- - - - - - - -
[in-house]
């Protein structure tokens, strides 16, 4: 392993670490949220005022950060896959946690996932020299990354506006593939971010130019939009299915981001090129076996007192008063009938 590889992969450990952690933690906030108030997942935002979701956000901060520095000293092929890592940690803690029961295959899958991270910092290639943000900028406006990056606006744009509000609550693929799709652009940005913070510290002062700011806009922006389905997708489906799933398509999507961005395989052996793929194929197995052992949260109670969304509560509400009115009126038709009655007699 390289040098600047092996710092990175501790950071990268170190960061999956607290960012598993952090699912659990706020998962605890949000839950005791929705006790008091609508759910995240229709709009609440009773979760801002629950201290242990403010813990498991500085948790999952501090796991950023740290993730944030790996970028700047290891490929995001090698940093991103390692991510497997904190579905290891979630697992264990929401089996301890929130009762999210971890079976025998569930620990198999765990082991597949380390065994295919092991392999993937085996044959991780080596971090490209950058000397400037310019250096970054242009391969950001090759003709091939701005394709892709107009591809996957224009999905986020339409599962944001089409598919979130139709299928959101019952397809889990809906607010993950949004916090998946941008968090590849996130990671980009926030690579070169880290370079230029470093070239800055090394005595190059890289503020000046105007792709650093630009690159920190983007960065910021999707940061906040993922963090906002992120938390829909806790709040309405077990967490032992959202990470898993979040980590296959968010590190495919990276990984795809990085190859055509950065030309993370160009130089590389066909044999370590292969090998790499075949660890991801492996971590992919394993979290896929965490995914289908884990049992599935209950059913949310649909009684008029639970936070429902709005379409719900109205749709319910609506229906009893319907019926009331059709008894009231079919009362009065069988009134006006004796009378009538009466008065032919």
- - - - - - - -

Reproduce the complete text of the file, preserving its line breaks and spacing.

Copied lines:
[in-house]
């Protein structure tokens, strides 16, 4: 392993670490949220005022950060896959946690996932020299990354506006593939971010130019939009299915981001090129076996007192008063009938 590889992969450990952690933690906030108030997942935002979701956000901060520095000293092929890592940690803690029961295959899958991270910092290639943000900028406006990056606006744009509000609550693929799709652009940005913070510290002062700011806009922006389905997708489906799933398509999507961005395989052996793929194929197995052992949260109670969304509560509400009115009126038709009655007699 390289040098600047092996710092990175501790950071990268170190960061999956607290960012598993952090699912659990706020998962605890949000839950005791929705006790008091609508759910995240229709709009609440009773979760801002629950201290242990403010813990498991500085948790999952501090796991950023740290993730944030790996970028700047290891490929995001090698940093991103390692991510497997904190579905290891979630697992264990929401089996301890929130009762999210971890079976025998569930620990198999765990082991597949380390065994295919092991392999993937085996044959991780080596971090490209950058000397400037310019250096970054242009391969950001090759003709091939701005394709892709107009591809996957224009999905986020339409599962944001089409598919979130139709299928959101019952397809889990809906607010993950949004916090998946941008968090590849996130990671980009926030690579070169880290370079230029470093070239800055090394005595190059890289503020000046105007792709650093630009690159920190983007960065910021999707940061906040993922963090906002992120938390829909806790709040309405077990967490032992959202990470898993979040980590296959968010590190495919990276990984795809990085190859055509950065030309993370160009130089590389066909044999370590292969090998790499075949660890991801492996971590992919394993979290896929965490995914289908884990049992599935209950059913949310649909009684008029639970936070429902709005379409719900109205749709319910609506229906009893319907019926009331059709008894009231079919009362009065069988009134006006004796009378009538009466008065032919």